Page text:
the fascinating part has been how my casual adoption of st. chad has led to more and more discoveries about him and his times and myself and my times. the prayers of the saints are not to be scoffed at.
i have mentioned the snowy morning in march of 1991 when then bishop richard gundrey received my provisional vows to poverty, obedience, and stability, an act which would lead to the founding of a little group of seven spiritual pilgrims called the order of st. chad, of which i was given the exalted-sounding title of director general.
the idea behind the order, as i found as i learned more about the traditions of monasticism, was not at all unusual: that there should be some support and encouragement for someone leading a life searching for intimacy with the holy one, while living in "the world."
of that seven, most of us have continued in the sort of path related to, at least, what we would grandly call "the rule of st. chad." two men became benedictines; one woman founded an orphanage in rural new mexico. i have lost touch with one of the original members, who was last heard from headed for the wilds of arizona, although i suspect he continues his rule there. one young man became more and more involved in his american indian ancestry. i have ended up in a very comfortable "disert" in eureka springs.
and i have come to a place in my life when i want to "re-boot" the order of st. chad. the original rule, although copies are stored safely in an archbishop's file cabinet somewhere, was lost to me in a hurricane in south carolina. but from my experience living with those vows over the past years, i am ready to issue a revised set of vows and rules for the order.
i am struck by the different behaviours of peter,john, and mary magdalene at the tomb that morning early on the first day of the week.
mary seems to be that part of each of us and of the church that is seeking truly to see god. her seeking, her catechumenate, even if it be unconscious to us, prompts peter, our active body, and john, our soul which the holy one loves, to join the search. the soul may be urgent, outrunning the body, but unless the body also enters into the mystery, it is limited. baptism preceeds mystagogy; then the soul believes. then usually we go back to our home.
but sometimes that truly seeking part of us, that womb within us which is the ark for the spirit, lingers, takes a second, and sees the lord who calls us by name.
the celtic church at the council of whitby claimed to be the church of john, and some contemporary folks seeking to recover celtic traditions make the same claim. but let us not dismiss too quickly the role of peter's church. urged on by the holy desires of mary, peter also has seen the lord, and has preserved the possibility of that vision and methods for of achieving it and sharing it (think of the sacraments and the vatican library), even if peter has not always seen the vision clearly himself. for the salvation of the world, for the understanding of the vision, peter and john must remain friends. they "went away again," remember, "unto their own home." (john 20:10) and they would be together in the iconic healing of the "man lame from his mother's womb" in the third chapter of acts (a story worthy of very careful reading).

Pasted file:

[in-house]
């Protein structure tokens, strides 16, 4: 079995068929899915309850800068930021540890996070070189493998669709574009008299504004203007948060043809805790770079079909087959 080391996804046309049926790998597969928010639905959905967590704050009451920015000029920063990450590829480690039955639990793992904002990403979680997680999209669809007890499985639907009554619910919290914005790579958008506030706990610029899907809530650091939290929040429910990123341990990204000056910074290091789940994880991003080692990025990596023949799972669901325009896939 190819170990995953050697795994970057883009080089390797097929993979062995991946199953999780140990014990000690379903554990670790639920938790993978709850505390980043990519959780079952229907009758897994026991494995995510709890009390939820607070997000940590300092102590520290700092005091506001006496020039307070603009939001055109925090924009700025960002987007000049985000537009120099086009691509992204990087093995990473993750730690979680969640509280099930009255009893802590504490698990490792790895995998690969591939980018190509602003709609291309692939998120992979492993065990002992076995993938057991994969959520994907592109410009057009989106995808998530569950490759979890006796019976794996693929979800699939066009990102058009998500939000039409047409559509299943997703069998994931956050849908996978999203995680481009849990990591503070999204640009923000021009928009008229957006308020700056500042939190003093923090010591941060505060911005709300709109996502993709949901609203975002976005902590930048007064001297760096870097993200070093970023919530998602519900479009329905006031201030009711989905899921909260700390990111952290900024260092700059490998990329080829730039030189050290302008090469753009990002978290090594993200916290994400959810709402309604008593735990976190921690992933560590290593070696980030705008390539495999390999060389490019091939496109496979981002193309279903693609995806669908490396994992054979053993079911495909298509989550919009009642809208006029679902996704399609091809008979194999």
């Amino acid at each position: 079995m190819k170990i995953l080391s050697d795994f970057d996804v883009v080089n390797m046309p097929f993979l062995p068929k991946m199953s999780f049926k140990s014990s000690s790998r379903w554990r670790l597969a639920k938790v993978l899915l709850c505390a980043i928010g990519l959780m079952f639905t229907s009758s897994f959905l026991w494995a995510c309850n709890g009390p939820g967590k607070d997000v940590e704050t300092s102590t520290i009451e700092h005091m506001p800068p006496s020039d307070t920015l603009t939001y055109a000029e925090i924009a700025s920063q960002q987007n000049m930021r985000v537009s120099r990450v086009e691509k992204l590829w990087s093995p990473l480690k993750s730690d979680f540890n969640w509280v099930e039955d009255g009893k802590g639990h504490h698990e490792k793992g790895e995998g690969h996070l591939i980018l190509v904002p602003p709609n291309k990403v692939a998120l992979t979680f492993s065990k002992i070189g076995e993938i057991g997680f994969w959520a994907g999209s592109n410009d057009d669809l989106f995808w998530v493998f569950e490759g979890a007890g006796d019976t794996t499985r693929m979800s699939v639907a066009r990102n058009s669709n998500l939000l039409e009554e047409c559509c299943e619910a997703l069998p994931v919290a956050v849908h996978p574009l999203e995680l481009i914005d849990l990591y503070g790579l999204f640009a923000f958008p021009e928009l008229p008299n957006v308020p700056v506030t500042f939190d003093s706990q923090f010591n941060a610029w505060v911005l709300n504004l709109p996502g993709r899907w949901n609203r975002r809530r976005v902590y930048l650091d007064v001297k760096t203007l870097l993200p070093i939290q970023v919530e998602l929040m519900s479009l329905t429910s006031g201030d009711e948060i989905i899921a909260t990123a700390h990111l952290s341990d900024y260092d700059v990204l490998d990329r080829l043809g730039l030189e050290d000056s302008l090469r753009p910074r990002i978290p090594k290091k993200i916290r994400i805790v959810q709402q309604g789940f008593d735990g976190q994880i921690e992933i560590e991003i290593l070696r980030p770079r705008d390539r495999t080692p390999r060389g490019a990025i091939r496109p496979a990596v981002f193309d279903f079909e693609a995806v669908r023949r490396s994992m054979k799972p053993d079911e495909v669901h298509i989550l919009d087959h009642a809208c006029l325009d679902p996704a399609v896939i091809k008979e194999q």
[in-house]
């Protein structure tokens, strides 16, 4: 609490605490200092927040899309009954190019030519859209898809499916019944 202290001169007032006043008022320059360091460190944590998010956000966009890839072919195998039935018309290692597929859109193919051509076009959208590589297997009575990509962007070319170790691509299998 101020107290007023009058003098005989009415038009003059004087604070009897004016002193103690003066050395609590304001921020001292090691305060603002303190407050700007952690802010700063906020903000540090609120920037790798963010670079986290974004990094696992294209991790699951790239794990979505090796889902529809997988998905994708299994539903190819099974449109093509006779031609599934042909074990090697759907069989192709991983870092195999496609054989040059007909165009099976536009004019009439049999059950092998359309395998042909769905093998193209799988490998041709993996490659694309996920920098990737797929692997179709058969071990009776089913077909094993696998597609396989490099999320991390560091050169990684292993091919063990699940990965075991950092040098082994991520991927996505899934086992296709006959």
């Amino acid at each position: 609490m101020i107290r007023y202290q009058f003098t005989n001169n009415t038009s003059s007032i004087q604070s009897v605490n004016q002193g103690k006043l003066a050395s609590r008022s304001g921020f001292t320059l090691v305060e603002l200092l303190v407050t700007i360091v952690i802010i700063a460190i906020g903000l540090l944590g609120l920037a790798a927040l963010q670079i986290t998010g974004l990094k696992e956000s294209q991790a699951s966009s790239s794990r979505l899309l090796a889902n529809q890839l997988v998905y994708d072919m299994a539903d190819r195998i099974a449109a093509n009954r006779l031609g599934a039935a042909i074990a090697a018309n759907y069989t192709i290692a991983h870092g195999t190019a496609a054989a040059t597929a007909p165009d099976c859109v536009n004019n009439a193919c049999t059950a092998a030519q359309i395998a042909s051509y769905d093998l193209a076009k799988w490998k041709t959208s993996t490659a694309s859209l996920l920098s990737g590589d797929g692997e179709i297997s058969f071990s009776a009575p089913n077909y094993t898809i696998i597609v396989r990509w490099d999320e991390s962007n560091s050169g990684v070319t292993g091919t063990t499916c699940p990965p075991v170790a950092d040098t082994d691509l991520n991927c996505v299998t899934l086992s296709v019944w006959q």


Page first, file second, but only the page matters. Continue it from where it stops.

"but mary stood without at the sepulchre weeping; and as she wept, she stooped down into the sepulchre and seeth two angels in white." then, "she turneth herself back, and saw jesus." most of us, i suspect, would feel pretty good about ourselves if we saw two angels. but mary--the true contemplative--turns herself away because she wants to see jesus, not some messenger no matter how well attired.
now obviously this text is rich with much more meaning than this feeble discussion, but even this cursory reading is, i think, useful as an indication of the function and values of different parts of our persons and of the church, parts we often hold in competition (consider the foolish popular discussion of the assumedly gnostic gospel of mary) or to rank. all are necessary. without the desire to see the lord, which is one of the major themes of john's gospel, then the organized church, with st. peter's basilica and st. john lateran, would be no more than a religious disneyland. but that part of us affirms that there is more to life than the emptiness of the tomb. st. john lateran is outside the walls--a very important image, because to understand the mystery we must always go outisde the walls. then supported by the church active and meditative life, the seed of holy desire flowers in contemplation.
by the way, one of the aspects of st. chad's life that makes him so remarkable was the way he held these three aspects of his person together. but that is a tale for another night.
walking this morning through the sunlight and the jonquil blooms and the birdsongs to the library this, where i use the computer, i saw a headline in the arkansas democrat gazette: "consumers' mood sunnier." am i the only one who finds living in a society which encourages us to define ourselves as "consumers" very unfortunate? once again that old serpent, the deceiver, tries to beguile us: "you will not die. we have the consumers' protection act."